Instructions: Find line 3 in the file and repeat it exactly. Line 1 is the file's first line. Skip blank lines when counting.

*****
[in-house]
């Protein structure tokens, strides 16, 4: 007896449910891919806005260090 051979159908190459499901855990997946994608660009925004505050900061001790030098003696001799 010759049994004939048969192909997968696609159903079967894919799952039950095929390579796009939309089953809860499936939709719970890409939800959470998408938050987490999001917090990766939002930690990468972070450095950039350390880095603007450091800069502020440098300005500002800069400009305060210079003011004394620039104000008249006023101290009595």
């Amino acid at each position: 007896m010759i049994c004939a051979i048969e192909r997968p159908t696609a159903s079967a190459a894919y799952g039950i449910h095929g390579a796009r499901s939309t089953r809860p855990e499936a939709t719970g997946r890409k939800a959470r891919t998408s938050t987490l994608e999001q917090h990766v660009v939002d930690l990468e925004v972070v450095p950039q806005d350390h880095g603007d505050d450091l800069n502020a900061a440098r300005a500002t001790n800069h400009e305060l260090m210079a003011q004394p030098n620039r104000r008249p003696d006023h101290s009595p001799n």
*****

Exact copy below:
């Amino acid at each position: 007896m010759i049994c004939a051979i048969e192909r997968p159908t696609a159903s079967a190459a894919y799952g039950i449910h095929g390579a796009r499901s939309t089953r809860p855990e499936a939709t719970g997946r890409k939800a959470r891919t998408s938050t987490l994608e999001q917090h990766v660009v939002d930690l990468e925004v972070v450095p950039q806005d350390h880095g603007d505050d450091l800069n502020a900061a440098r300005a500002t001790n800069h400009e305060l260090m210079a003011q004394p030098n620039r104000r008249p003696d006023h101290s009595p001799n």